Brain structures and functional connectivity associated with individual differences in Internet tendency in healthy young adults

Weiwei Li, Yadan Li, Wenjing Yang, Qinglin Zhang*, Dongtao Wei, Wenfu Li, Glenn Hitchman, Jiang Qiu

*Corresponding author for this work

Research output: Contribution to journalArticlepeer-review

35 Citations (Scopus)


Internet addiction (IA) incurs significant social and financial costs in the form of physical side-effects, academic and occupational impairment, and serious relationship problems. The majority of previous studies on Internet addiction disorders (IAD) have focused on structural and functional abnormalities, while few studies have simultaneously investigated the structural and functional brain alterations underlying individual differences in IA tendencies measured by questionnaires in a healthy sample. Here we combined structural (regional gray matter volume, rGMV) and functional (resting-state functional connectivity, rsFC) information to explore the neural mechanisms underlying IAT in a large sample of 260 healthy young adults. The results showed that IAT scores were significantly and positively correlated with rGMV in the right dorsolateral prefrontal cortex (DLPFC, one key node of the cognitive control network, CCN), which might reflect reduced functioning of inhibitory control. More interestingly, decreased anticorrelations between the right DLPFC and the medial prefrontal cortex/rostral anterior cingulate cortex (mPFC/rACC, one key node of the default mode network, DMN) were associated with higher IAT scores, which might be associated with reduced efficiency of the CCN and DMN (e.g., diminished cognitive control and self-monitoring). Furthermore, the Stroop interference effect was positively associated with the volume of the DLPFC and with the IA scores, as well as with the connectivity between DLPFC and mPFC, which further indicated that rGMV variations in the DLPFC and decreased anticonnections between the DLPFC and mPFC may reflect addiction-related reduced inhibitory control and cognitive efficiency. These findings suggest the combination of structural and functional information can provide a valuable basis for further understanding of the mechanisms and pathogenesis of IA.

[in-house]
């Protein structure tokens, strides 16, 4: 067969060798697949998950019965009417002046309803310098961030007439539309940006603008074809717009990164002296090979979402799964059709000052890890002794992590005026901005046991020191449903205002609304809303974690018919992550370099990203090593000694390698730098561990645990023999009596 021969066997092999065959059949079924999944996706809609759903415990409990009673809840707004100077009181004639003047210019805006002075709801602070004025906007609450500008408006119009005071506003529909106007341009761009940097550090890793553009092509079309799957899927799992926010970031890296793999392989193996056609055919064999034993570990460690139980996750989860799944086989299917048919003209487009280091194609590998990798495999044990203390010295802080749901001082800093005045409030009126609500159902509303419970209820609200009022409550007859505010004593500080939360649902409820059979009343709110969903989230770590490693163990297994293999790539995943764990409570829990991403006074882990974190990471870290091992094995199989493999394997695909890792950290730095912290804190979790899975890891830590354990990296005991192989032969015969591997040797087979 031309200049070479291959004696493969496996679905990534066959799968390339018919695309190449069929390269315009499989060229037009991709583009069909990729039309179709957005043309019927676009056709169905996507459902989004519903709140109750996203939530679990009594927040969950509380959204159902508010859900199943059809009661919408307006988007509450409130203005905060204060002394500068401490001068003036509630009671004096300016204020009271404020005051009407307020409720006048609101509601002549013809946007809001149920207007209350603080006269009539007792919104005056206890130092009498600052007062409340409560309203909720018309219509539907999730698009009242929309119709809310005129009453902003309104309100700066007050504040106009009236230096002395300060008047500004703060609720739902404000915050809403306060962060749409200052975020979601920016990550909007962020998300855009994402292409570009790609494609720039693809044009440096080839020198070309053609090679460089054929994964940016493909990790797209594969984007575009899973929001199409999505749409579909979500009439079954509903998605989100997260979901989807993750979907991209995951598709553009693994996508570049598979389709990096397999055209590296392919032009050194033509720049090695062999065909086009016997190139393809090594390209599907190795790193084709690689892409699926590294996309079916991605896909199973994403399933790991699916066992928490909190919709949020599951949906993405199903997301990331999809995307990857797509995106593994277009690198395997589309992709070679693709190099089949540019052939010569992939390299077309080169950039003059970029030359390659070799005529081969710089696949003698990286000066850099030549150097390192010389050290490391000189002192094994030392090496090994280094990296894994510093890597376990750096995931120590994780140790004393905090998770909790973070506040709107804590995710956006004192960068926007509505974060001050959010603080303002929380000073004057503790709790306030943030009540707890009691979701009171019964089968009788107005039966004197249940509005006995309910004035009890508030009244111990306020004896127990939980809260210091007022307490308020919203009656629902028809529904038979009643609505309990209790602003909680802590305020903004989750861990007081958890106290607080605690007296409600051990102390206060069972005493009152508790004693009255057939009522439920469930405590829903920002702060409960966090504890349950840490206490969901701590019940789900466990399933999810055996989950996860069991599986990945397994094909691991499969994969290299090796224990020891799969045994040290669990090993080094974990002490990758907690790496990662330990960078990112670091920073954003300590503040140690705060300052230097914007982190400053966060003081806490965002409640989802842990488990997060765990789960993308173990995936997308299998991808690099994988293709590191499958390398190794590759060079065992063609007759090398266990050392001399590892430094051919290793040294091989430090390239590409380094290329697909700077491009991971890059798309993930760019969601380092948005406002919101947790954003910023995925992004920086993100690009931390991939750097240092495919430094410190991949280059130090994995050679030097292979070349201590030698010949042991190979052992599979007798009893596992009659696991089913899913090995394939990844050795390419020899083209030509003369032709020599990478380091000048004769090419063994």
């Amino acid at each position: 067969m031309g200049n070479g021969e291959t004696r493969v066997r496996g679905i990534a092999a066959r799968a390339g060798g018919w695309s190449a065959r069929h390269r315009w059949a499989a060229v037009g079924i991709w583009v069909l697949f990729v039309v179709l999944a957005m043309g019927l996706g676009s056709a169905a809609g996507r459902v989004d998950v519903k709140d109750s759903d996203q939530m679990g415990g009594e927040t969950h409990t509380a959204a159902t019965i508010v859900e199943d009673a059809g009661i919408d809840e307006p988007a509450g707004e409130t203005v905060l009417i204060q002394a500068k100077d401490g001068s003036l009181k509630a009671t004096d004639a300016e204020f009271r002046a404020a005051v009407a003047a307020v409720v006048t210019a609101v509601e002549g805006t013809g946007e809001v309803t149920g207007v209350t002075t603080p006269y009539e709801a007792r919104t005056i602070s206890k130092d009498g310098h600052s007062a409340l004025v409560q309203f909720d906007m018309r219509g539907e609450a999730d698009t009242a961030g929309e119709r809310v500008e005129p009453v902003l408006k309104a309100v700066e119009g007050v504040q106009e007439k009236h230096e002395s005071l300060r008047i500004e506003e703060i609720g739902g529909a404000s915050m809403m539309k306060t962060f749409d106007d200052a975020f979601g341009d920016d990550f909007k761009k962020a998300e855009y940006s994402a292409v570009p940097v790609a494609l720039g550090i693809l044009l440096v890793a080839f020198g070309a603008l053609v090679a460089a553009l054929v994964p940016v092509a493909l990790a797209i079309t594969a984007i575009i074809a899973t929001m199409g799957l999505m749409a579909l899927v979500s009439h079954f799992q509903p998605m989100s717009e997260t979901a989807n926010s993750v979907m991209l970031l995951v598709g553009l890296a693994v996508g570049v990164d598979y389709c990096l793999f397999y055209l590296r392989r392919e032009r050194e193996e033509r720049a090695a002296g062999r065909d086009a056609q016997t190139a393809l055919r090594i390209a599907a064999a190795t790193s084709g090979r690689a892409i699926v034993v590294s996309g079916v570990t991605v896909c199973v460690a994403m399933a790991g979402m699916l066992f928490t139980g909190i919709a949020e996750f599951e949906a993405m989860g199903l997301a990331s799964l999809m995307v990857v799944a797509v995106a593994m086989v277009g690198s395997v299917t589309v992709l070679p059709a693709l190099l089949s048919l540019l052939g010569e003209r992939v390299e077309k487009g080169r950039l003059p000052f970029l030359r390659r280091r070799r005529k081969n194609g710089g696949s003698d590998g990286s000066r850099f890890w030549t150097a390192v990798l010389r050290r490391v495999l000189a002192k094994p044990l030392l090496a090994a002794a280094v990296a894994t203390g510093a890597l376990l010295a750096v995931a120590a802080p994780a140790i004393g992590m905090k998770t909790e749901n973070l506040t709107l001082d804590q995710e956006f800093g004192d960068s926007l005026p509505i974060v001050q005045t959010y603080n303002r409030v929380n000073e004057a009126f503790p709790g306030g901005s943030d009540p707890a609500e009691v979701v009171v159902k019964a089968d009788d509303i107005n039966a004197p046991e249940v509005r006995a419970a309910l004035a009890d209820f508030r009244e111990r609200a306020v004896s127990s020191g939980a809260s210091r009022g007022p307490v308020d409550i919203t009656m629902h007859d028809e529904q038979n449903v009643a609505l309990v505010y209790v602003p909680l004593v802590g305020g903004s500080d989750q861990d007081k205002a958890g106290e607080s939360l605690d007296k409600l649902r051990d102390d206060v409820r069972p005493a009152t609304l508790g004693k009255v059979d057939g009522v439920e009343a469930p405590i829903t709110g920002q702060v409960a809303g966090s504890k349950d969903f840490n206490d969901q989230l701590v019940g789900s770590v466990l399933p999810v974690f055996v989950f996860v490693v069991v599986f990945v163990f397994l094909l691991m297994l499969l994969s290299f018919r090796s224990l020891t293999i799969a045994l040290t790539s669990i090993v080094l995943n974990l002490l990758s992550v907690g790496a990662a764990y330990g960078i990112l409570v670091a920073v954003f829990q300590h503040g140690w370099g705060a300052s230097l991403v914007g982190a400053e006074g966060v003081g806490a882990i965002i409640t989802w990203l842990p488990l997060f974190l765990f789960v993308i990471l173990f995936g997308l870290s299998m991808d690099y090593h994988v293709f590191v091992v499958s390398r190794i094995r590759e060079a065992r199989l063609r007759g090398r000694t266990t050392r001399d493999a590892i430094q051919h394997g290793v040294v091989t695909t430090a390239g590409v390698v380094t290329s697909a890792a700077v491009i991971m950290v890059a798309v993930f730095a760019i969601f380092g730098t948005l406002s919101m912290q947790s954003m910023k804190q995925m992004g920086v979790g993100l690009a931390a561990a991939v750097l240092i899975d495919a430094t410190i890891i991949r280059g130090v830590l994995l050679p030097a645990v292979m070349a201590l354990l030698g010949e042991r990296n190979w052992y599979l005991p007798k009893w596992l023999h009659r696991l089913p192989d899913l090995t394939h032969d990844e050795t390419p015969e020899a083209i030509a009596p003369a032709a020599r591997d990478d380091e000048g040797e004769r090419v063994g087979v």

Original languageEnglish
Pages (from-to)134-144
Number of pages11
Publication statusPublished - Apr 2015


  • Cognitive control network
  • Default mode network
  • Internet addiction
  • Resting-state functional connectivity
  • Voxel-based morphometry

ASJC Scopus subject areas

  • Experimental and Cognitive Psychology
  • Cognitive Neuroscience
  • Behavioral Neuroscience


Dive into the research topics of 'Brain structures and functional connectivity associated with individual differences in Internet tendency in healthy young adults'. Together they form a unique fingerprint.

Cite this